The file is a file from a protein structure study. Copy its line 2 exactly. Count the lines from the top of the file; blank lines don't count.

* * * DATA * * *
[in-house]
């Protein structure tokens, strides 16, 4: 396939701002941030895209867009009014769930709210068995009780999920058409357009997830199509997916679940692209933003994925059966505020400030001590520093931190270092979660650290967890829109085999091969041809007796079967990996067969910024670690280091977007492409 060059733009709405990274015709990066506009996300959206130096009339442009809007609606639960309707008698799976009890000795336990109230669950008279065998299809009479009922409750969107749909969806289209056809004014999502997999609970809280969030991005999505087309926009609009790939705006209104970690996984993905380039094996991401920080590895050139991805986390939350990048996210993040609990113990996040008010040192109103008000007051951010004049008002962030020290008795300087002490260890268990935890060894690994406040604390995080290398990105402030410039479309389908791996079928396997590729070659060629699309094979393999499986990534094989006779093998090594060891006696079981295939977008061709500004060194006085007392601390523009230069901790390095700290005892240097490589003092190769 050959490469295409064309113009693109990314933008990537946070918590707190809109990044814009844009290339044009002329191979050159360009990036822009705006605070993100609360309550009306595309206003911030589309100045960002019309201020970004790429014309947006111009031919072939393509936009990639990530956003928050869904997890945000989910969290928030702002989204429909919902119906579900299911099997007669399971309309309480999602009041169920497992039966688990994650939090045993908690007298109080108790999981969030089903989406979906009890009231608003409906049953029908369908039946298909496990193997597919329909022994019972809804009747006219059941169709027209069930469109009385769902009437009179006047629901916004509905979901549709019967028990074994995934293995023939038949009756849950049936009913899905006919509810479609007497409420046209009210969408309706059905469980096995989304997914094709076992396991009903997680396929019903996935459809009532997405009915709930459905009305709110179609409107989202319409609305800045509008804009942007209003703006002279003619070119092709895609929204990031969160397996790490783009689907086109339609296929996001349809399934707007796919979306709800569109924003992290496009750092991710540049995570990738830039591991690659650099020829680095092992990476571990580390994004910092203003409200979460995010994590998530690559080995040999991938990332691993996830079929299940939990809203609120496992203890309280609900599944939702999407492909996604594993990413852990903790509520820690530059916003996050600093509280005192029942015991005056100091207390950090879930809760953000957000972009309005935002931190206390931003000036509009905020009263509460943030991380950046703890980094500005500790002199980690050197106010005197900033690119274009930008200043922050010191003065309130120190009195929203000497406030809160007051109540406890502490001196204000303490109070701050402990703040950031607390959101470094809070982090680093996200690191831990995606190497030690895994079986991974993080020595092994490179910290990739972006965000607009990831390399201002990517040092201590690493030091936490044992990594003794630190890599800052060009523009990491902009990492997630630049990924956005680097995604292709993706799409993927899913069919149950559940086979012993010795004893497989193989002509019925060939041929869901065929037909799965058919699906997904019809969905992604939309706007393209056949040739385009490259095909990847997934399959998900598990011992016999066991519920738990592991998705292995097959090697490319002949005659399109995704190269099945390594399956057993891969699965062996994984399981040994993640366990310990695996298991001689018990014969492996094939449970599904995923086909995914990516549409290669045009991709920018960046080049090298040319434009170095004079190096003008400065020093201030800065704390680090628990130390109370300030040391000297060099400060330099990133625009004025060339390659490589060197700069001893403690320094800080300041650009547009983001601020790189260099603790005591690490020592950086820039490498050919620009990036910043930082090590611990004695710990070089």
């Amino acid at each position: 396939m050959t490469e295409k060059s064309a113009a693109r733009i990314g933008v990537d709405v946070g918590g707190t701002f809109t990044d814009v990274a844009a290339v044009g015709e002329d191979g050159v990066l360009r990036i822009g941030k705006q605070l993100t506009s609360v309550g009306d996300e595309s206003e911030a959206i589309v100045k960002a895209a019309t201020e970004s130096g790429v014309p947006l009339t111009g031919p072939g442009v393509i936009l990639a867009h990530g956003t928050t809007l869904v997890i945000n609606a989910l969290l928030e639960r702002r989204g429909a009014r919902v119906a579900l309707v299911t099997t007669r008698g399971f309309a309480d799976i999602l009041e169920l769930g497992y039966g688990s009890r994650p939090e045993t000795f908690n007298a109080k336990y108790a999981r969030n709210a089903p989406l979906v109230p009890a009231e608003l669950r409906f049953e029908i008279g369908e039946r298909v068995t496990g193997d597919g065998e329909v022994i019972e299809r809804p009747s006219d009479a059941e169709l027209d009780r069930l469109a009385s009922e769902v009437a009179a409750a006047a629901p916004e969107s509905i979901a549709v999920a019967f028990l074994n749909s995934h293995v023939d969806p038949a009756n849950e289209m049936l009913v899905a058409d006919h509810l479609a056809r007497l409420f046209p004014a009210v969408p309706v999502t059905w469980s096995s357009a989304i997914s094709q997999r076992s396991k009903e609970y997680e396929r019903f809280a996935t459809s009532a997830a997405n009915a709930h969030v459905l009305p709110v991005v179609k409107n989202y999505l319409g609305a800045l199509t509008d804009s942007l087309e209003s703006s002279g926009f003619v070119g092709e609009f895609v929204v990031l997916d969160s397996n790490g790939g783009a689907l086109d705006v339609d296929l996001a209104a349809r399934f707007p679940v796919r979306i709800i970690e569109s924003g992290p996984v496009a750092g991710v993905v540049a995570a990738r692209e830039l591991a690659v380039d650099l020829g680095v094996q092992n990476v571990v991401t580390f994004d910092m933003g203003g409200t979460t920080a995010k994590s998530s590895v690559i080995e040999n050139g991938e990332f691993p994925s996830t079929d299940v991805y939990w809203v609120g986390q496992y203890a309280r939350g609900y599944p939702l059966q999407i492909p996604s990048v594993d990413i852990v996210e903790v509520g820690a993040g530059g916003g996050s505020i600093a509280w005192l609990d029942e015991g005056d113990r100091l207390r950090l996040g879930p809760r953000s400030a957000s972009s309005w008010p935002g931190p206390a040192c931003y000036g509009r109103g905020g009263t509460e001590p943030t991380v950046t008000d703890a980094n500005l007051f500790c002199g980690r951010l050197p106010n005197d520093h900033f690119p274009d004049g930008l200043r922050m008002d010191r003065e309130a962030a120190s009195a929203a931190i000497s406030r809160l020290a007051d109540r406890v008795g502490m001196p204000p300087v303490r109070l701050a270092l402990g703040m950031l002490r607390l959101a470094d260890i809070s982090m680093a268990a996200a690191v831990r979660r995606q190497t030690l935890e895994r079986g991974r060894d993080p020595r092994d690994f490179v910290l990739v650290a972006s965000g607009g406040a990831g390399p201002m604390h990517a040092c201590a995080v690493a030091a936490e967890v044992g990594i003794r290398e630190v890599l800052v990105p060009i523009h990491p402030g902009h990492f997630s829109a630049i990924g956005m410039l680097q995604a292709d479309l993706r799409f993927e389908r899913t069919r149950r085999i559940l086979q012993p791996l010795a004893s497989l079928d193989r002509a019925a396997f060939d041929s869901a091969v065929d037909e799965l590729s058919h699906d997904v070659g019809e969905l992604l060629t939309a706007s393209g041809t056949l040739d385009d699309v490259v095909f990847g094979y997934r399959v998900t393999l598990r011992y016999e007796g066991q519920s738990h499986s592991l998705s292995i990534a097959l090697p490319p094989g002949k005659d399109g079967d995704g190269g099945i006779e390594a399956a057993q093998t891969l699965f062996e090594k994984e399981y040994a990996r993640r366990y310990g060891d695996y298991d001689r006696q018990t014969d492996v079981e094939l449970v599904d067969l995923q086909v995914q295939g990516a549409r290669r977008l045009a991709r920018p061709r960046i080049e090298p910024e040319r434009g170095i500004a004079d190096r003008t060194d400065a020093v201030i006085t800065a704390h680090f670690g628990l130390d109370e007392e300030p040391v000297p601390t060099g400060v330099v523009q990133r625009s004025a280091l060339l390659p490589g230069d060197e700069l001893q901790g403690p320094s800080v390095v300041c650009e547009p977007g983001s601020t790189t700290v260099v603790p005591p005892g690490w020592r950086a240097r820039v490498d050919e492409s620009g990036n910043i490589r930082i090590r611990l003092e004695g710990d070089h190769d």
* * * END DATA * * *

């Protein structure tokens, strides 16, 4: 396939701002941030895209867009009014769930709210068995009780999920058409357009997830199509997916679940692209933003994925059966505020400030001590520093931190270092979660650290967890829109085999091969041809007796079967990996067969910024670690280091977007492409 060059733009709405990274015709990066506009996300959206130096009339442009809007609606639960309707008698799976009890000795336990109230669950008279065998299809009479009922409750969107749909969806289209056809004014999502997999609970809280969030991005999505087309926009609009790939705006209104970690996984993905380039094996991401920080590895050139991805986390939350990048996210993040609990113990996040008010040192109103008000007051951010004049008002962030020290008795300087002490260890268990935890060894690994406040604390995080290398990105402030410039479309389908791996079928396997590729070659060629699309094979393999499986990534094989006779093998090594060891006696079981295939977008061709500004060194006085007392601390523009230069901790390095700290005892240097490589003092190769 050959490469295409064309113009693109990314933008990537946070918590707190809109990044814009844009290339044009002329191979050159360009990036822009705006605070993100609360309550009306595309206003911030589309100045960002019309201020970004790429014309947006111009031919072939393509936009990639990530956003928050869904997890945000989910969290928030702002989204429909919902119906579900299911099997007669399971309309309480999602009041169920497992039966688990994650939090045993908690007298109080108790999981969030089903989406979906009890009231608003409906049953029908369908039946298909496990193997597919329909022994019972809804009747006219059941169709027209069930469109009385769902009437009179006047629901916004509905979901549709019967028990074994995934293995023939038949009756849950049936009913899905006919509810479609007497409420046209009210969408309706059905469980096995989304997914094709076992396991009903997680396929019903996935459809009532997405009915709930459905009305709110179609409107989202319409609305800045509008804009942007209003703006002279003619070119092709895609929204990031969160397996790490783009689907086109339609296929996001349809399934707007796919979306709800569109924003992290496009750092991710540049995570990738830039591991690659650099020829680095092992990476571990580390994004910092203003409200979460995010994590998530690559080995040999991938990332691993996830079929299940939990809203609120496992203890309280609900599944939702999407492909996604594993990413852990903790509520820690530059916003996050600093509280005192029942015991005056100091207390950090879930809760953000957000972009309005935002931190206390931003000036509009905020009263509460943030991380950046703890980094500005500790002199980690050197106010005197900033690119274009930008200043922050010191003065309130120190009195929203000497406030809160007051109540406890502490001196204000303490109070701050402990703040950031607390959101470094809070982090680093996200690191831990995606190497030690895994079986991974993080020595092994490179910290990739972006965000607009990831390399201002990517040092201590690493030091936490044992990594003794630190890599800052060009523009990491902009990492997630630049990924956005680097995604292709993706799409993927899913069919149950559940086979012993010795004893497989193989002509019925060939041929869901065929037909799965058919699906997904019809969905992604939309706007393209056949040739385009490259095909990847997934399959998900598990011992016999066991519920738990592991998705292995097959090697490319002949005659399109995704190269099945390594399956057993891969699965062996994984399981040994993640366990310990695996298991001689018990014969492996094939449970599904995923086909995914990516549409290669045009991709920018960046080049090298040319434009170095004079190096003008400065020093201030800065704390680090628990130390109370300030040391000297060099400060330099990133625009004025060339390659490589060197700069001893403690320094800080300041650009547009983001601020790189260099603790005591690490020592950086820039490498050919620009990036910043930082090590611990004695710990070089």